My understanding of what was involved in the process of finding a spouse was limited to the classics like Jane Austen’s Sense and Sensibility. Through Austen’s writing, I was emboldened to imagine that matrimony was quite basic, if you remove social classes and beauty that is.
As a South Asian Mulim woman when it comes to finding your other half, the contrast between expectations and reality cannot be more stark. There is undeniably some amount of disappointment attached to this worn-out, traditional practice of finding a spouse in South Asia. Many South Asian women find themselves at the edge of the cliff when they are forced to measure their beauty, a social construct that is absolutely out of their control, in order to find a spouse.
Young women without the genes that would deem them conventionally pretty are expected to forego their dreams in the name of matrimony. Some women are expected to lower their reasonable expectations and compromise simply because their skin tone or appearance is deemed unacceptable for an “ideal wife”.
Over the years I have seen how more and more women in my community are advised to compromise their living standards, stuck with partners who are unable to provide them with the same level of comfort they were brought up in, or abusive partners with unmatched moral values. Smart women equipped with the skills to enrich their communities lose their youth, either in the hunt for a partner, or in dealing with the consequences of a bad marriage. In some houses, there are more dreams put to fire than fuel every day.
I come from a household where not being married by twenty-four is the first violation of the sacred notion that women are too old by the time they hit the benchmark of graduation. Much to my grievance, I discovered this at the said twenty-four. So what is it like to be a stay-at-home woman waiting in vain to get hitched, you may wonder? I pray your experience halts at your curiosity.
I do not blame Austen; she did warn me. I was brought up to believe that we live in a world where people are neither good nor bad, they are either different or the same, a rosy notion that is now fast withering. My experiences as a prospective wife have certainly scarred me for a lifetime. The very calm of the sea that our family lived at the ebb of, now a roaring ocean, waiting for me to get hitched.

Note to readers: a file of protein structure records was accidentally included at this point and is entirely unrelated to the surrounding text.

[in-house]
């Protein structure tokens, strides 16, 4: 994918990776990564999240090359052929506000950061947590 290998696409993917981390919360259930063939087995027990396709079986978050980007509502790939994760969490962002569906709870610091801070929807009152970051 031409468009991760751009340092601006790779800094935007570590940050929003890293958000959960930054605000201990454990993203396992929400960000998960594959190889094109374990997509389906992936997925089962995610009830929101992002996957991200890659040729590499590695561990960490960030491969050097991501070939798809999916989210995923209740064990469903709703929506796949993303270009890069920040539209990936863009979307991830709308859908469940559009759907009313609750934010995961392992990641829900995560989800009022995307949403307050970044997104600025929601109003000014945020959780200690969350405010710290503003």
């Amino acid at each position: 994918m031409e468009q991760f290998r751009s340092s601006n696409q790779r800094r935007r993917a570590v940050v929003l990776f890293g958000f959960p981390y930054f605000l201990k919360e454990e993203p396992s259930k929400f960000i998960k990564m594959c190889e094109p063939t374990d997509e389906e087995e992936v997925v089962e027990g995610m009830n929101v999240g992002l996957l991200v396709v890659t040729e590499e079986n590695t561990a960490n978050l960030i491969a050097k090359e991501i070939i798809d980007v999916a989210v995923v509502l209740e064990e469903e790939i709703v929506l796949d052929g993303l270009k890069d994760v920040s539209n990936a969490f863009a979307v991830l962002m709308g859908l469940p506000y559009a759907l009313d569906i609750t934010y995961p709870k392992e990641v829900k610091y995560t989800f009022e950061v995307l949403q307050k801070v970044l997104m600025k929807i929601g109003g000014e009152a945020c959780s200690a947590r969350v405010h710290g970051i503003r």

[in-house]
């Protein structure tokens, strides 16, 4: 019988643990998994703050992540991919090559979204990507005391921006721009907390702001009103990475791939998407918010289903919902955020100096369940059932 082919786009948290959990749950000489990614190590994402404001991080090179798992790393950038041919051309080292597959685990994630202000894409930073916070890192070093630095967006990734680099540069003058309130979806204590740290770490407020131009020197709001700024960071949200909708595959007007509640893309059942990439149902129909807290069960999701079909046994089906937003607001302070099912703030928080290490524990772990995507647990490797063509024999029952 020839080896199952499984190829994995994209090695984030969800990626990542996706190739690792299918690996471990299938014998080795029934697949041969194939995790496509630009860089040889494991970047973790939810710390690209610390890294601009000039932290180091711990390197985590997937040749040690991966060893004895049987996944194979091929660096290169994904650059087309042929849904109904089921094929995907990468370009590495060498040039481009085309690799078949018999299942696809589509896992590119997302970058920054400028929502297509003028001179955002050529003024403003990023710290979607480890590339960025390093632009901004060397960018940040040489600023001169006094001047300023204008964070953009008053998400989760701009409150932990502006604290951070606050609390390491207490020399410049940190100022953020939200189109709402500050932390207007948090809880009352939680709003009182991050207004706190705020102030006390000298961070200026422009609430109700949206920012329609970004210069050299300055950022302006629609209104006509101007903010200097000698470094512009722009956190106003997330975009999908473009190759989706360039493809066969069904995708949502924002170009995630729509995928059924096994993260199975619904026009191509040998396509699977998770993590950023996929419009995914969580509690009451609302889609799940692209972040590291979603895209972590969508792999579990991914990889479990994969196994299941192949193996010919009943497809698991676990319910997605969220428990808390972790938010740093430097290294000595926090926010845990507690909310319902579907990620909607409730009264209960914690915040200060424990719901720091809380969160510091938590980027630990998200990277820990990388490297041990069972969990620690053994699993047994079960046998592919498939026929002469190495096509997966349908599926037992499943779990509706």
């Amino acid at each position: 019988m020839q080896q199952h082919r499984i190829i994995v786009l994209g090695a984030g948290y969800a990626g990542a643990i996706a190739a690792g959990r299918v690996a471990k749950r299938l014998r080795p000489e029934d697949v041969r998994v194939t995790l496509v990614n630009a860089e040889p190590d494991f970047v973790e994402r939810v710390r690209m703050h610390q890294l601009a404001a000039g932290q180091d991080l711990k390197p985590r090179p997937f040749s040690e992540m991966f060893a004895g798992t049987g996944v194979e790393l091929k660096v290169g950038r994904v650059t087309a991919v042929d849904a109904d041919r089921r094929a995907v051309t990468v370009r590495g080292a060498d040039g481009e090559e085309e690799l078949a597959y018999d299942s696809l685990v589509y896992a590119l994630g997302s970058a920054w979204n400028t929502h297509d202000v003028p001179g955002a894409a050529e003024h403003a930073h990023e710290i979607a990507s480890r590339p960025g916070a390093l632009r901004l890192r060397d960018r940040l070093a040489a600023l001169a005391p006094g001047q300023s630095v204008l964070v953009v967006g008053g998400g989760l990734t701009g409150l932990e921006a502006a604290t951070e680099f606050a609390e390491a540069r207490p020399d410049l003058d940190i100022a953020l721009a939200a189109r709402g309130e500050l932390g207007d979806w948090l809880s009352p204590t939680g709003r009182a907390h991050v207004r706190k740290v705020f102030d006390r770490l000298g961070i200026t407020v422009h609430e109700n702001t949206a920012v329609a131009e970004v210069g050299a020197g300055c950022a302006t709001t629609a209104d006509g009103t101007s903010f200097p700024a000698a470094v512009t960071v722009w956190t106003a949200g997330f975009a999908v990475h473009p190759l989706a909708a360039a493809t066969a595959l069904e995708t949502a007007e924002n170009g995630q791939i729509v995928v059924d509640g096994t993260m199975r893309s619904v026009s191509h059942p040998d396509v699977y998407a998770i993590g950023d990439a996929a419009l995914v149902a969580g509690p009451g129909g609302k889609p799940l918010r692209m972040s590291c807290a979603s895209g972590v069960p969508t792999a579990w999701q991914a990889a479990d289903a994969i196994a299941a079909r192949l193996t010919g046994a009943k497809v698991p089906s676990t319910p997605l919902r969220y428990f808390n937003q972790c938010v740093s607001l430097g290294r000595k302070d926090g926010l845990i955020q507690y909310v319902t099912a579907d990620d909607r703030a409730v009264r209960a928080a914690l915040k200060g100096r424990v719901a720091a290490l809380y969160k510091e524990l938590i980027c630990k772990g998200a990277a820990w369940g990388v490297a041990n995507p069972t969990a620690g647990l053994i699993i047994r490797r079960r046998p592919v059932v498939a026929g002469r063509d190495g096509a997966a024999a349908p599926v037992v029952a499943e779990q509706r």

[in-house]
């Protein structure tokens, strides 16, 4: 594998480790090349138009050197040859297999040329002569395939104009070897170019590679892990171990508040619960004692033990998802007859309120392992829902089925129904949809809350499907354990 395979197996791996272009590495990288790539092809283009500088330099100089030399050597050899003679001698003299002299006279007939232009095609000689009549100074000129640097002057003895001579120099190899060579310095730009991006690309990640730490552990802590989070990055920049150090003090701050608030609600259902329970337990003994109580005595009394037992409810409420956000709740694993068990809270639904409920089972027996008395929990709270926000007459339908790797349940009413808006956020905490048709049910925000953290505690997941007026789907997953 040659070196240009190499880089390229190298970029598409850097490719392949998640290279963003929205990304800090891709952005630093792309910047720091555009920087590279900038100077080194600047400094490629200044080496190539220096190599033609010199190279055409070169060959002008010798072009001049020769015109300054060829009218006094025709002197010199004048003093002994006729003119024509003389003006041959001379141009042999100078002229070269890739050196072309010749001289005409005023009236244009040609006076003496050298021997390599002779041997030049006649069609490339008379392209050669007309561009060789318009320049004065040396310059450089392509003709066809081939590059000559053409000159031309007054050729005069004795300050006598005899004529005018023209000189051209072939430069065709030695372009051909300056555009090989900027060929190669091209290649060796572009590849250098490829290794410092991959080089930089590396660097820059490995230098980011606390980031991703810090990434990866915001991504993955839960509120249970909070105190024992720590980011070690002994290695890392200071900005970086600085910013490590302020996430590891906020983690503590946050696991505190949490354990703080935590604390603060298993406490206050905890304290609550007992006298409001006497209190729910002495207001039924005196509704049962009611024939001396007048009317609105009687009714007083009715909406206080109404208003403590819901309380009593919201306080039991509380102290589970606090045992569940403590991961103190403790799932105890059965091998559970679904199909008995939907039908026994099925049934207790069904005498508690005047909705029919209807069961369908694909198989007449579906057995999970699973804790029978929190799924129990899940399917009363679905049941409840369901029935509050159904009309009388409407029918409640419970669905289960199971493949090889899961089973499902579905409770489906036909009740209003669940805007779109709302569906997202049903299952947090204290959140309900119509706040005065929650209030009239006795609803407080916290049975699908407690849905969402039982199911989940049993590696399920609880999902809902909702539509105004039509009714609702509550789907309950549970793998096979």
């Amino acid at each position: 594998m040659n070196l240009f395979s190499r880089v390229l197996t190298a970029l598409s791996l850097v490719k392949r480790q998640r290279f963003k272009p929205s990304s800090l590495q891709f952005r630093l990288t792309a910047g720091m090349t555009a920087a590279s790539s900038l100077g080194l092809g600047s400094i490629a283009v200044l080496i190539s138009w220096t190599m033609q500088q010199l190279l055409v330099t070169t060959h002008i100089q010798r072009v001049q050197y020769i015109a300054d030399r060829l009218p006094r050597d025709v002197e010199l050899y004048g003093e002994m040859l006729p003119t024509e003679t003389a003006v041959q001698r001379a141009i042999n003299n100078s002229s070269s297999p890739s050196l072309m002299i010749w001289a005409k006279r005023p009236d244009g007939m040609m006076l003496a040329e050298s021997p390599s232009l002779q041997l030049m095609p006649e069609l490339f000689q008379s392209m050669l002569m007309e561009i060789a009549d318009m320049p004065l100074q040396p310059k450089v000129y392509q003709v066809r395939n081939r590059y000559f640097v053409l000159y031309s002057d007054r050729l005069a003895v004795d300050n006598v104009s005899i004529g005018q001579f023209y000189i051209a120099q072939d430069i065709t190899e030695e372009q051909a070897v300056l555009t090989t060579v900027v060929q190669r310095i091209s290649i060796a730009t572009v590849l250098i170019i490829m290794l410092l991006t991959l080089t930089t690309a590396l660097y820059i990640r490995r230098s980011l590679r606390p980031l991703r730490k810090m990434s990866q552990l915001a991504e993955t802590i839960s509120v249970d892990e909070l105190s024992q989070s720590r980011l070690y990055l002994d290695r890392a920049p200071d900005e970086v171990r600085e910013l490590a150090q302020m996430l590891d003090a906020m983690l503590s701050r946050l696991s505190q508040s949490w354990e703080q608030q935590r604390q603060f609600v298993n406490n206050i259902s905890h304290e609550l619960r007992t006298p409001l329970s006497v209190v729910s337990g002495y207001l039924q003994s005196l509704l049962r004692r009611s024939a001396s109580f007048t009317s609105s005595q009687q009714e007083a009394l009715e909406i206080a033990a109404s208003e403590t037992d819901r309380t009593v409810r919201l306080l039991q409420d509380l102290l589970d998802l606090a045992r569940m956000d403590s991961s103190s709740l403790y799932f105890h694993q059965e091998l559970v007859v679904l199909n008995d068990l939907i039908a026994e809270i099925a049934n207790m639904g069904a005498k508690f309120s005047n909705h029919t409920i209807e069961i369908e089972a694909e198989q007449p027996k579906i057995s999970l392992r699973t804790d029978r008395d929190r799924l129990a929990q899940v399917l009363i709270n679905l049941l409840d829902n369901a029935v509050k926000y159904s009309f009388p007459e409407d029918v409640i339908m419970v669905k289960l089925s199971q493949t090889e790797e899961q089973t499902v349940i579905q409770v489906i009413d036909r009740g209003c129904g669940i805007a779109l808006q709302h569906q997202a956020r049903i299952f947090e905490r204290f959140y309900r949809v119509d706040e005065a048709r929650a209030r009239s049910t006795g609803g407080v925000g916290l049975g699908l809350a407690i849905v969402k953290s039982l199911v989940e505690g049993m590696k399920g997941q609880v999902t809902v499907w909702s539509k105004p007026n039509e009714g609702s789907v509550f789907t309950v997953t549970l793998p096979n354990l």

Pale skin is an expected mandatory, bi-partisan rule between the woman’s and the man’s family. One demands, while the other rubs turmeric and other household remedies on her skin until it is raw with pain. Why as a society, have we reduced ourselves to trying to undo the decree of our Creator?
The hypocrisy of our community is so well ingrained that we have come to defend these unrealistic ideals rather than upholding Islamic values. The insolence of how the very people we consider to be our loved loved ones, the same people who were once extremely keen to find us a righteous spouse, but who now attribute all these misgivings to our fate, is remarkable. Every transgression in a society manifests itself in the institution of marriage. It is no surprise that many women find themselves at the pinnacle of their emotional breakdowns either before or in the early years of their marriage.
In a society where a trophy wife is now considered a prerequisite by our men, where then do we find ourselves as women if we do not meet the impossible standards set by them? Why is it that we are quite unconsciously taught to find our worth in our spouse even before we meet him? We are expected to spend hours enhancing our appearance, our ideals, and our household skills; things we may or may not have an interest in. Did our Creator demand this of us? Why do we scrub our skin until we’ve scrubbed any bit of self-esteem along with it? Why do we starve our bodies until our soul feels dizzy?
From skipping meals to lose any post pandemic weight to smearing retinol over stress acne, I often find myself worrying over the tiniest flaws in my appearance. The anxiety weighs me down.
A question every South Asian Muslim woman needs to ask herself is: How deep-rooted is my disappointment in this system? Where am I projecting it? Have I fallen into this dark pit when none of it is my fault, to begin with?
Our fight against the system turns into a fight against ourselves. We are let down by our families, then some of our friends who seemingly fail to acknowledge the harshness of this system. Over the years, I’ve been constantly trying to find ways to quell my anxiety. How do we save our self-esteem in a society where good character is an admirable trait, only when physical appearances also bring pleasure to the eye?
We have been there in the past watching our aunts suffer the same humiliation, we are here now, with a stoic face as prospective in-laws scathe our self-worth with judgemental glances. The question is will we be there, desensitized to this culture when our own daughters are on the verge of womanhood?
Rouhi is a former educator with a degree in Applied Sciences. She is currently pursuing a Diploma in Shariah and Islamic Sciences. This in-depth study of her faith has had a huge influence on her work and she takes interest in writing on spirituality, faith and cultural commentary. In her spare hours, you can find Rouhi brewing another cup of chai or curled up with a good book. You can read more of Rouhi's writing over on her website and IG: @rouhilearns